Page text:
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Comment: PLEASE READ - Nice solid book with some cover and edge wear, clean yellow pages, smooth spine. Tracking number provided.
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Controlling Corruption Paperback – June 1, 1991

ISBN-13: 978-0520074088 ISBN-10: 0520074084 Edition: Reprint

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Product Details

  • Paperback: 230 pages
  • Publisher: University of California Press; Reprint edition (June 1, 1991)
  • Language: English
  • ISBN-10: 0520074084
  • ISBN-13: 978-0520074088
  • Product Dimensions: 8.2 x 5.5 x 0.6 inches
  • Shipping Weight: 10.6 ounces (View shipping rates and policies)
  • Average Customer Review: 3.8 out of 5 stars  See all reviews (4 customer reviews)
  • Amazon Best Sellers Rank: #444,781 in Books (See Top 100 in Books)

Editorial Reviews

Review

"An excellent introduction to methods of reducing corruption." -- Gordon Tullock, Journal of Economic Literature

"This is a most worthwhile book, both for its insights into anti- corruption policies and for the academic debate about more general questions that it will certainly create." -- Michael Johnston, American Political Science Review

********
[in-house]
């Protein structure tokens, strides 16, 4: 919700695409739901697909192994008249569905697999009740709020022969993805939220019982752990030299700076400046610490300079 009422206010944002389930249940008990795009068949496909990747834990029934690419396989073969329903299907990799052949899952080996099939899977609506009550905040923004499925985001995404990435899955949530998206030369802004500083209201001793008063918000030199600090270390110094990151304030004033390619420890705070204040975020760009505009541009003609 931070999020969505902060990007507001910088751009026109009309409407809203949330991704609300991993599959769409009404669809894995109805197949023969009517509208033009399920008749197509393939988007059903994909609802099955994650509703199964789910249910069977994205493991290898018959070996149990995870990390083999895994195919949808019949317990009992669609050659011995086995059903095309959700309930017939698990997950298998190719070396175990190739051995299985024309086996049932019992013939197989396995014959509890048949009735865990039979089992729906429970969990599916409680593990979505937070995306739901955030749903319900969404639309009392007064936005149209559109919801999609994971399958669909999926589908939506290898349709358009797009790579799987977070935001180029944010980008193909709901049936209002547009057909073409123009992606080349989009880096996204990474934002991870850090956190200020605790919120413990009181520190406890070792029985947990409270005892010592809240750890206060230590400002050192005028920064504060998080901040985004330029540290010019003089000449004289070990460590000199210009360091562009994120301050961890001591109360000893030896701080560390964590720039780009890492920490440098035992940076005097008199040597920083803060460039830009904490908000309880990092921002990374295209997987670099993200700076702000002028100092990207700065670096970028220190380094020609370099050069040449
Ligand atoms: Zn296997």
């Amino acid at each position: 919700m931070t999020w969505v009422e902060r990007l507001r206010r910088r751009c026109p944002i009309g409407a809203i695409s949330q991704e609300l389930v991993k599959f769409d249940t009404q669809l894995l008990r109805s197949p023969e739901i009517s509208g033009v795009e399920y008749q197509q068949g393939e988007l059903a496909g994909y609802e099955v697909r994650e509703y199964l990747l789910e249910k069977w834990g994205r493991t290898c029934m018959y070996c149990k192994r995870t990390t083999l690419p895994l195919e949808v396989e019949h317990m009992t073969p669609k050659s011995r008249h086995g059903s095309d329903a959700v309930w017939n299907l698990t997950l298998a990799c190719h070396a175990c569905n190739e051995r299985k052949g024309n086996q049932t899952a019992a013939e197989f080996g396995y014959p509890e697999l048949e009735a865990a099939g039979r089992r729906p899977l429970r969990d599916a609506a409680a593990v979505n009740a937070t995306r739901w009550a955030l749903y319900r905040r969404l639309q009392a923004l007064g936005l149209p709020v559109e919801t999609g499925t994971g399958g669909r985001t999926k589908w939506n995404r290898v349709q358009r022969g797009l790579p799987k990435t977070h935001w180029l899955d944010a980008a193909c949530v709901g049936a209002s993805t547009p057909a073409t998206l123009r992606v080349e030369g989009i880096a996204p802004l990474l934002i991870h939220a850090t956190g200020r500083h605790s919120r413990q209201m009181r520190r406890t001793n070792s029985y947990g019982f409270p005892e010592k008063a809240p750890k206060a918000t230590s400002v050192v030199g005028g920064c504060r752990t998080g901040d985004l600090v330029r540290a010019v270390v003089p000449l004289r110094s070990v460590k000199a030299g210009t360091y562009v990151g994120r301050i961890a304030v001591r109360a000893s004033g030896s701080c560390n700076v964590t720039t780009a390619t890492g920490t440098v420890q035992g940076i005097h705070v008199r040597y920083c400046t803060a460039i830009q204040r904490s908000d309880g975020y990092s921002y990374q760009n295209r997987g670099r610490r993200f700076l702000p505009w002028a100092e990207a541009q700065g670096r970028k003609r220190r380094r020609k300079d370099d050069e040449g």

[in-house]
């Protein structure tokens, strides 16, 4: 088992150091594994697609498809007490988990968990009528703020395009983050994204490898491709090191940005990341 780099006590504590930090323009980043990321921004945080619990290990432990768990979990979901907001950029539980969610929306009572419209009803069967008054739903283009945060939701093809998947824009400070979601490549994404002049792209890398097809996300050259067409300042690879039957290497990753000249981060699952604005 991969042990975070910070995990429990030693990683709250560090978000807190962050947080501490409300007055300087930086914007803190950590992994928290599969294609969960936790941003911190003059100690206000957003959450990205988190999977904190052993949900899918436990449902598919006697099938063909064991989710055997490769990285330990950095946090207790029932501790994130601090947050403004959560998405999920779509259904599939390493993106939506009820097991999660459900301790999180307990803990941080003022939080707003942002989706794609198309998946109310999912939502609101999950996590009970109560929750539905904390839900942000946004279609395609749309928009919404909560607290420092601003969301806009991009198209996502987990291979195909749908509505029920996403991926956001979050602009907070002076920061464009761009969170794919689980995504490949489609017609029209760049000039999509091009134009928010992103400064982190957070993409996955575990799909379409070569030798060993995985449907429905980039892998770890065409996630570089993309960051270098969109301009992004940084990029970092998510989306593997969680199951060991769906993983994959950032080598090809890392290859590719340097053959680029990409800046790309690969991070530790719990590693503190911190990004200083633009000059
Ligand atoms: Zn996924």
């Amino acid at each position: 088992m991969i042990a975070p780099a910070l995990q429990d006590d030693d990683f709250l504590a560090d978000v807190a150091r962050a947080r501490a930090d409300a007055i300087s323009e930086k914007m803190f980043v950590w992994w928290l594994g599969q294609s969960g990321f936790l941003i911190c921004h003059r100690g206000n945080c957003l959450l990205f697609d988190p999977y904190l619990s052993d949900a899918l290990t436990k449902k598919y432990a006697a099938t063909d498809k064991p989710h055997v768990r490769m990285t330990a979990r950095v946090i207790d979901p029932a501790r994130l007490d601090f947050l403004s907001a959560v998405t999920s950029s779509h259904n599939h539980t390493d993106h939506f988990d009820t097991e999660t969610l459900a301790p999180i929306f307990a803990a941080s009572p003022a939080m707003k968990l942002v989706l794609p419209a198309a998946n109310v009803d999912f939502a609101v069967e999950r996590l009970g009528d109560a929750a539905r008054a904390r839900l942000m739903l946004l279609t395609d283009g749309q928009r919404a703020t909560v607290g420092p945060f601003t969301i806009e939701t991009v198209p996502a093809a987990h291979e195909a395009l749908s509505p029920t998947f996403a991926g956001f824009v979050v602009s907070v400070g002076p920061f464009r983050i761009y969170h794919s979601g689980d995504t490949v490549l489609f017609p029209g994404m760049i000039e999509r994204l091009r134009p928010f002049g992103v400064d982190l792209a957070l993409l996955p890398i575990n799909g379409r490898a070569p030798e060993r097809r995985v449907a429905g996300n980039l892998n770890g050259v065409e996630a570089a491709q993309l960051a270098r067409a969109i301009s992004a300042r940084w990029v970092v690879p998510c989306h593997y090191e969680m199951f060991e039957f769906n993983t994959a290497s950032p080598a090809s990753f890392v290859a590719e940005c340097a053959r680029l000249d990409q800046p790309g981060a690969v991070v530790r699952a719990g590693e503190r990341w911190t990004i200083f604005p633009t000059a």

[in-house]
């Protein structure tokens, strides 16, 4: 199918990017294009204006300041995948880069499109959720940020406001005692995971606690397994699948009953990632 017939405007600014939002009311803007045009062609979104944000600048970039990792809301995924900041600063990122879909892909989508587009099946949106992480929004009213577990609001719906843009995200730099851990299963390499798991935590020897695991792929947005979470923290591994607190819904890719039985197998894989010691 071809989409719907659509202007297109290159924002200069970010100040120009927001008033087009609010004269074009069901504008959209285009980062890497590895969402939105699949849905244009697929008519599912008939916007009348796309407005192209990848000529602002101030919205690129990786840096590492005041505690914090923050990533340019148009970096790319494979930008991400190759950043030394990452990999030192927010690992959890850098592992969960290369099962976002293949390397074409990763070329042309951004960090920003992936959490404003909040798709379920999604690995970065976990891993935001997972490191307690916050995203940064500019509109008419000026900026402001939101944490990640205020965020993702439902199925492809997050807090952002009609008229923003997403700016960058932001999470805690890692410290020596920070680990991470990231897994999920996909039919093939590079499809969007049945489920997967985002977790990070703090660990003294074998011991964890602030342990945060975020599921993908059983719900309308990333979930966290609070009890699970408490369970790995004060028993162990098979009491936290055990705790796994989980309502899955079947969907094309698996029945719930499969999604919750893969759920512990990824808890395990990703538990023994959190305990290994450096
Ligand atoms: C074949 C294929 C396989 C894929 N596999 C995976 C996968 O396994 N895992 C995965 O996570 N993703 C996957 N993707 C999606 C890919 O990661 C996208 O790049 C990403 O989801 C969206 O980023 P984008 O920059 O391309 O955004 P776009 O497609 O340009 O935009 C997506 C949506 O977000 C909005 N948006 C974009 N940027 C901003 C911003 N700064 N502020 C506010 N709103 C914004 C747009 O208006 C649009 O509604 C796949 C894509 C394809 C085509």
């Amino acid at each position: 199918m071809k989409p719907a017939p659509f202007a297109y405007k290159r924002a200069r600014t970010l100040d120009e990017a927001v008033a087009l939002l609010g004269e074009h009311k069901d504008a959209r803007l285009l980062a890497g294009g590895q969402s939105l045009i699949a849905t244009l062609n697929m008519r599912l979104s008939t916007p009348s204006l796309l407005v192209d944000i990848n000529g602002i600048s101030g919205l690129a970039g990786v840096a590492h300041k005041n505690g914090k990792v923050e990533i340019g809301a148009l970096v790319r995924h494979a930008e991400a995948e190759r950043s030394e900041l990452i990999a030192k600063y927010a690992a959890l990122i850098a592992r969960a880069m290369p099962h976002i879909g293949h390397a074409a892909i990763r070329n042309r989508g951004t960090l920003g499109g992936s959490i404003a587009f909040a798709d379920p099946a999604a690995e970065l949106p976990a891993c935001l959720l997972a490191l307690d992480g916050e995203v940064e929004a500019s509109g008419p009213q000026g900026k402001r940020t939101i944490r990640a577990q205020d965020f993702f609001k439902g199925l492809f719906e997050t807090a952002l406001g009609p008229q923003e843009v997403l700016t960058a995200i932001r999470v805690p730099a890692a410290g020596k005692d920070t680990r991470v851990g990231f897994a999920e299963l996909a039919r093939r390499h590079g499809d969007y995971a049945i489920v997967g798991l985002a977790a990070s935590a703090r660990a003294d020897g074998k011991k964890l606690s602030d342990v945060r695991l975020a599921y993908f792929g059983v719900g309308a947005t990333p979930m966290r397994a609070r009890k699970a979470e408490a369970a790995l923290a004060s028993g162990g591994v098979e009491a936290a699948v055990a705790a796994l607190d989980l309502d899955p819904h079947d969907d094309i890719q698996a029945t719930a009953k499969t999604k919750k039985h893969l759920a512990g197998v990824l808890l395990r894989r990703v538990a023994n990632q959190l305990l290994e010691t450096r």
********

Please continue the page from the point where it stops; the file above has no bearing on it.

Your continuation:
"This is an extremely readable and well-researched book, and the author must be congratulated for having the courage to open up a subject which is still largely taboo in many developing countries." -- George C. Abbott, Public Administration and Development

From the Inside Flap

"Controlling Corruption is a brilliant book. It is far and away the best work on the subject that I have read and I think the best there is."—Aaron Wildavsky, University of California, Berkeley

More About the Author

Robert Klitgaard is a University Professor at Claremont Graduate University in California, where he served as President from 2005 to 2009. Formerly a professor at Harvard and Yale and Dean of the Pardee RAND Graduate School, he has been an adviser and researcher in more than 30 countries around the world. Klitgaard has been called "the world's leading expert on corruption" (The Christian Science Monitor).
His eight previous books include:
High-Performance Government: Structure, Leadership, Incentives (RAND) (edited with Paul C. Light). "This sometimes sprawling but hugely insightful work is the first significant public management book about performance in the new century. It rivals John Roberts' The Modern Firm currently regarded by many (this reviewer included) as the best business book thus far on performance in the 21st century." --The Public Manager.